OK, that was the least apt metaphor ever, because the reviews so far have been super nice. Let me try some other similes....
Reviews for This Side of Salvation are starting to rain down like:
- Volcanic ash at Pompeii (only a 0.1% improvement on demon locusts from hell)
- Strings of beads at a Mardi Gras parade (seasonally appropriate, but implies I did something indecent to receive them)
- Snowflakes from the sky (after the winter we've had, the eastern half of the US would probably prefer the locusts or lava)
Publishers Weekly had this to say about TSOS (review contains no spoilers):
(Italics added, for those with short attention spans like mine.)
Grief at the death of oldest son John Cooper drives a wedge between his remaining family members. His parents find solace in a fringe Christian movement, which 17-year old Mara rejects, while 16-year-old narrator David tries to bridge all fissures. On the night that cult leader Sophia declares the Rush (Rapture) will occur, David and Mara return from a forbidden after-prom party to find their parents gone; the clothes left on their bed give the appearance that they vanished. Chapters alternate between “Now,” the time after the parents’ disappearance, and preceding years, with David recounting events progressively closer to the present. Suspense builds in both time frames: the circumstances of John’s death remain ambiguous until the end, while the mystery involving the Cooper parents unfolds as David, Mara, and close friends unravel clues. A homeschooled, competitive baseball player, David wrestles with his parents’ rigid and bizarre biblical interpretations, which ironically prods his own spiritual journey in a different direction. Smith-Ready (the Shade trilogy) combines a thought-provoking exploration of faith with high-stakes family drama to create a page-turner with real heft. Ages 14–up.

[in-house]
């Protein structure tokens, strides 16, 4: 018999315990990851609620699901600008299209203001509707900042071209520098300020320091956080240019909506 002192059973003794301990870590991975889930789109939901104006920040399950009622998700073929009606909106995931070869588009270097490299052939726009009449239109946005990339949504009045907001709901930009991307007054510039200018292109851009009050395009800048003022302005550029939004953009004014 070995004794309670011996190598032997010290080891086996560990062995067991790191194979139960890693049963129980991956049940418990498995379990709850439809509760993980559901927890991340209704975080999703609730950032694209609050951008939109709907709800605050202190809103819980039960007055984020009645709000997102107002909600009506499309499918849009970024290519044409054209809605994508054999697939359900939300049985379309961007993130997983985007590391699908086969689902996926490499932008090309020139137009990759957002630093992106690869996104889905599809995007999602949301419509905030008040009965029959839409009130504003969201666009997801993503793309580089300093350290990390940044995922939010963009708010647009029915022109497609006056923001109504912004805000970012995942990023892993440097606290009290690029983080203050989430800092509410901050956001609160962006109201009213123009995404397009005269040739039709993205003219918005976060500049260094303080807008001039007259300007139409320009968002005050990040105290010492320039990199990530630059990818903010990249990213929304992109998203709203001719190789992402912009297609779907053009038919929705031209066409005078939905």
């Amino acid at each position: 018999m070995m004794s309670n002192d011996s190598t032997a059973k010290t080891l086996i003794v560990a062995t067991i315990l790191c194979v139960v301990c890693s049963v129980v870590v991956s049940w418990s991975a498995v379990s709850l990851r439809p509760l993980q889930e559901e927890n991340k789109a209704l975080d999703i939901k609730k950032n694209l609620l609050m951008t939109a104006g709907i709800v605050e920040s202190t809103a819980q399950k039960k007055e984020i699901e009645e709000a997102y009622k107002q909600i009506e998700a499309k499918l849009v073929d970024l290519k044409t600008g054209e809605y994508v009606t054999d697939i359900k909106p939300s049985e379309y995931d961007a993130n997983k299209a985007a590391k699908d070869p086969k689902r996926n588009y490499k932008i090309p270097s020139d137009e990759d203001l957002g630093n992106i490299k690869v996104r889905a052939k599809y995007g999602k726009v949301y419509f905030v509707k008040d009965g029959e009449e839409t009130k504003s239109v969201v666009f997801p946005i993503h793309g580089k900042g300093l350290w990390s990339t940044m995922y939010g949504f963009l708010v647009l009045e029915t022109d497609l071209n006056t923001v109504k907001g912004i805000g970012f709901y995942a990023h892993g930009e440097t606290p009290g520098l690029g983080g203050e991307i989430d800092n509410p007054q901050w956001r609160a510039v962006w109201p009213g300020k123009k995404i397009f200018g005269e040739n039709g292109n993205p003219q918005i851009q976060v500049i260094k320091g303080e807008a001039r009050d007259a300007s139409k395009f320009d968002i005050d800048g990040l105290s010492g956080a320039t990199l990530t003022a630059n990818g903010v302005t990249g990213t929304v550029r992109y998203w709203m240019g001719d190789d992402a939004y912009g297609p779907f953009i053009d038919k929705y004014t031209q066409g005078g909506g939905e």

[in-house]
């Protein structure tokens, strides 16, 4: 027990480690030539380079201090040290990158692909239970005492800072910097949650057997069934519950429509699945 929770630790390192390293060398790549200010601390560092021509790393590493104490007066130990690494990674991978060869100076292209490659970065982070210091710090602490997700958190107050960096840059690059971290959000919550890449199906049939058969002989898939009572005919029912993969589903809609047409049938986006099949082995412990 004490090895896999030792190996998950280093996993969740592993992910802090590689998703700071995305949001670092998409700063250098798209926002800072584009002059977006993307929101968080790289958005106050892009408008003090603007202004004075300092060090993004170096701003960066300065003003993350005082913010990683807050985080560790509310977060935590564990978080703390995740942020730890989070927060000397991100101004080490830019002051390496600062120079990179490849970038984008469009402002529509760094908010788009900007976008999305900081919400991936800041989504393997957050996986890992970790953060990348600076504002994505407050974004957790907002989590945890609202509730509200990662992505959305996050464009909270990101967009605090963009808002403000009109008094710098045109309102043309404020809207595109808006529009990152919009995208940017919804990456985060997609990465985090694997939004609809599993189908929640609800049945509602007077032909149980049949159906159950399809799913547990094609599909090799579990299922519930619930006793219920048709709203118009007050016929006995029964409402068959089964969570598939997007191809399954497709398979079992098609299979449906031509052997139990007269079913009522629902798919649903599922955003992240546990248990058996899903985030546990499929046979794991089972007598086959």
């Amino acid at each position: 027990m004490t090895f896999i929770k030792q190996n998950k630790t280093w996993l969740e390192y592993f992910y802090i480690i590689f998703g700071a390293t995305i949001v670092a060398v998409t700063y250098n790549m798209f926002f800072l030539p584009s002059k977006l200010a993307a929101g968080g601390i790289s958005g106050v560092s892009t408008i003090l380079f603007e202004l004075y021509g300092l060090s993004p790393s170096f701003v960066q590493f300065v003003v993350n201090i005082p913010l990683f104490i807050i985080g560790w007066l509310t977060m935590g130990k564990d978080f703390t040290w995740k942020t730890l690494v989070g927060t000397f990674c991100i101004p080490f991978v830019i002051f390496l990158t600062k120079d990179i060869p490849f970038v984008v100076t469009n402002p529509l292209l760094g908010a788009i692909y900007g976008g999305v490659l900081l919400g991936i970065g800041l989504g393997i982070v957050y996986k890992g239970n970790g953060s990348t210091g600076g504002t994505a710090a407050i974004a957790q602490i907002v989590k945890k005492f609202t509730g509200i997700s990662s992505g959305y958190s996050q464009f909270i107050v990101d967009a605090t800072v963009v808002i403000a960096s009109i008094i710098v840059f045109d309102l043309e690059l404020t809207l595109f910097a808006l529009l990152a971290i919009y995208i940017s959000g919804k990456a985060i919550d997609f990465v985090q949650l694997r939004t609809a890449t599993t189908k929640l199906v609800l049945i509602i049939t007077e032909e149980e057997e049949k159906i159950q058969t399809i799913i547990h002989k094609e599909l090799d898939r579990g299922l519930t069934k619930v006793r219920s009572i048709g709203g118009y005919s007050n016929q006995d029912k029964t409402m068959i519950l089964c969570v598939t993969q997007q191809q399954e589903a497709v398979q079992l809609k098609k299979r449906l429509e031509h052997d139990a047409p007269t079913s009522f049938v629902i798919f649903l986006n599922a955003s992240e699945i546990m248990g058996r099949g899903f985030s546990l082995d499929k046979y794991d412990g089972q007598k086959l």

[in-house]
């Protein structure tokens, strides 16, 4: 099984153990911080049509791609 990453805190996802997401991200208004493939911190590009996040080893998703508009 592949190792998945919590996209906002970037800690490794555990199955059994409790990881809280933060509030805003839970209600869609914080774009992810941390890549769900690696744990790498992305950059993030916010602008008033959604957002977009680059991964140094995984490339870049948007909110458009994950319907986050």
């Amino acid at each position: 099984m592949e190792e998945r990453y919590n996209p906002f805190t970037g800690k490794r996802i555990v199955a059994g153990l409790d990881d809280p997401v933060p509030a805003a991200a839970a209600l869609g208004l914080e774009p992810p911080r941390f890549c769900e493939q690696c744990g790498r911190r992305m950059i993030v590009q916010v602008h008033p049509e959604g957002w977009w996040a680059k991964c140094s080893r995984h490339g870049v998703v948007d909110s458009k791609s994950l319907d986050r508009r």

By the way, if you're looking for romance, there is one in TSOS, though the review doesn't mention it. I do think, however, that the core relationship in the book is the one between the siblings (or maybe I should say among the siblings, to include the dead older brother). That was my intention from the start, and I'm glad it's being read that way.
This is my feeling toward reviews in general: I'm less concerned with their overall positivity/negativity than I am with whether the reviewer gets the book. I'm happy when they understand what I was trying to do, even if they think my attempt was unsuccessful. That's what tells me whether I did my job or not.
For instance, when PW gave Bad to the Bone a starred review, I was thrilled for the honor, but it was referred to as a "farce," which wasn't really what I was going for. Obviously I wanted there to be humor, but it made me wonder if I played some moments too hard for the laugh instead of going for the guts of emotion. (Then again, making people laugh is what makes me happier than anything; those who go through a box of tissues with each of my novels may be surprised to hear that. Also, I did the rewrite for that book during a very stressful and sleepless period, so I was probably finding lots of relief in humor.)
There's another major review I can't share until it's published next week. It's sitting in my inbox, gnawing at the bars of its cage like a--well, if you put a demon locust from hell in a cage...
*Book of Revelation reference, or the name of David's fictional band if he played guitar instead of baseball